There’s No Crying In The Workplace…

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Sections of this topic

    …It’s Your Money and Corporate is to Blame That Your Not Getting It.

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    Why must we all struggle for position?

    We all know people who follow their supervisor’s every whim – blowing the way the wind blows. For some reason, you can’t do that. You’re too independent, too creative, but competent nonetheless. Still, you’re being set up to fail. It’s all about money you can’t control–money that should be yours. It makes you want to cry.

    They are everywhere. The paranoid “they.” Snakes. Worms. Rats. Not real ones, mind you–the human kind. Or, do you think that it is fine to follow the supervisor’s every whim without question – blowing the way the wind blows? Being a snake in the grass? Telling tales? Spying for the boss to curry favor? Office politics, some people call it. Should we make colleagues look bad by setting them up? After all, it’s just business. Back stabbing, others call it. Some would even call it bullying, which was a point in an article in GovLoop recently. Supervisors bullying in the workplace. Why must we all struggle for position?

    You know your colleagues. You think you are safe, going to make friends–even a confidant or a love interest. Be careful. What may have been in the past, may still be in the past. Depending on your organization, maybe you’re not going to make a true friend or confidant. The truth is that friends in the workplace may be rare in this current economy. It’s not really their fault, but beware.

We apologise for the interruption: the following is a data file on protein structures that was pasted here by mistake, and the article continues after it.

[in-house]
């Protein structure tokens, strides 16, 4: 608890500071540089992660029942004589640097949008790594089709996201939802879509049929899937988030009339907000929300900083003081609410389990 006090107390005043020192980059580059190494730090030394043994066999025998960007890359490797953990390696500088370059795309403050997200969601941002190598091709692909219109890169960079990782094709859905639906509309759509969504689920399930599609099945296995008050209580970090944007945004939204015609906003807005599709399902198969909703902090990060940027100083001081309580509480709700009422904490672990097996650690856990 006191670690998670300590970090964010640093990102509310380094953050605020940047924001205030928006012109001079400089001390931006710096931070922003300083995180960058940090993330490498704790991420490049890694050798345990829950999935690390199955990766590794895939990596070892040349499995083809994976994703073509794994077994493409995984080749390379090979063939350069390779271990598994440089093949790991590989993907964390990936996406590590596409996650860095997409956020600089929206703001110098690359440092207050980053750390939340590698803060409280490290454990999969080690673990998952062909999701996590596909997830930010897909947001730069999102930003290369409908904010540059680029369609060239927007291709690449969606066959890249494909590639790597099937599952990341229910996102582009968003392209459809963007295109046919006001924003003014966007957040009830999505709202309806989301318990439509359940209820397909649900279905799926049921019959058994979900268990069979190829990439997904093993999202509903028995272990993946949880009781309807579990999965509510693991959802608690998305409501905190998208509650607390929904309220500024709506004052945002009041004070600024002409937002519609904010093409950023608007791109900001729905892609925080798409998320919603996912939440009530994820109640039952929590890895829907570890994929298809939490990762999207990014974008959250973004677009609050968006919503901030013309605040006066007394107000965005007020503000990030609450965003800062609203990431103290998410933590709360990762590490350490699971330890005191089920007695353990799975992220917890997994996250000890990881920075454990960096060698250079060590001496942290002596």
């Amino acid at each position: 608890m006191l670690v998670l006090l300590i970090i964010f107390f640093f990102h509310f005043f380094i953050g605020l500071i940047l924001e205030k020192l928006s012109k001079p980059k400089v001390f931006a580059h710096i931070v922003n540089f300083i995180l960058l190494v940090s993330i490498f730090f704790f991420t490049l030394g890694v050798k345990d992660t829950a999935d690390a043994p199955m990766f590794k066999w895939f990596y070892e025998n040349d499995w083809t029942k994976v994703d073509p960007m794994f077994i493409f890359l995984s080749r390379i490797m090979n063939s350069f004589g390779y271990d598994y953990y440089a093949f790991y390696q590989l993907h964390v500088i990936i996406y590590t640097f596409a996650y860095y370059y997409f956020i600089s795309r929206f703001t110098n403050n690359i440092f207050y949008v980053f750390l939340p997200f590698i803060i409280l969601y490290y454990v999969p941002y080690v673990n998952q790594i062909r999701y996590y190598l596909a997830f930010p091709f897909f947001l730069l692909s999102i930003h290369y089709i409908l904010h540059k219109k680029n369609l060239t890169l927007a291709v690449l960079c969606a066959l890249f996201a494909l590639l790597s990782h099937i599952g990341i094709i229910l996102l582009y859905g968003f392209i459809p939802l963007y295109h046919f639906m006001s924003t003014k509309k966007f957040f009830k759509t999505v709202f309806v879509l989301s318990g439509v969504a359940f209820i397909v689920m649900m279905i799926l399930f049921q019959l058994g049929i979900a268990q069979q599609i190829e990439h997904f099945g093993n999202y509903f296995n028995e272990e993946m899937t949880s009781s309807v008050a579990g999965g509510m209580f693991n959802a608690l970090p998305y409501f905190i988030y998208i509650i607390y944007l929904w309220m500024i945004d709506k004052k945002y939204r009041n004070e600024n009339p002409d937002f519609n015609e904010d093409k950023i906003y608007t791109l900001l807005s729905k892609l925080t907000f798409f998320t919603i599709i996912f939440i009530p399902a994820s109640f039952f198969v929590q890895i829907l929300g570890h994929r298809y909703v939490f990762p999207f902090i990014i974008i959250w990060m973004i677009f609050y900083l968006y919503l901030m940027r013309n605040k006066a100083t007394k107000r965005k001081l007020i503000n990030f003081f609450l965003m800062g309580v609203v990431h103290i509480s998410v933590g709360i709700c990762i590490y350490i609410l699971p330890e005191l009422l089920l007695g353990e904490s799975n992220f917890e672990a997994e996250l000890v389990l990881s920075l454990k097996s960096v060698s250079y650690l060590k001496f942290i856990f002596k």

These same colleagues act as friends, sometimes from the moment you join the organization. They are sizing you up to prevent their own fall or to preserve their own position. They encourage you to do what they would like to do and then deny their part when your actions blow up in your face.

    You know what they say, “There’s no crying in baseball.” Well, “There’s no crying in the workplace and don’t count on co-workers to be friends or confidants.” I hate saying it, but it is the only way to stay safe in your job.

    So, when did the office become survival of the fittest? Is it the economy? I thought it was coming back. Are we expecting changes to make it leaner and meaner? It’s certainly meaner.

    Here’s the basic problem: we lack of confidence in our employers to do right by us, to take care of us like they should. I have to admit I always felt the military had my back–even in the Reserves. In civil service, I didn’t really know whom I could trust, although I was more sure in Central Office in Washington. Maybe, this is more a phenomenon of a smaller workplace. Regardless, it shouldn’t be happening.

    How did we get that way? How do we stop it? Why did we allow it to happen? How do we fix it, if it’s not too late? So many questions, so few answers.

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    Why is the economy in the shape its in? Don’t go blaming just the banks.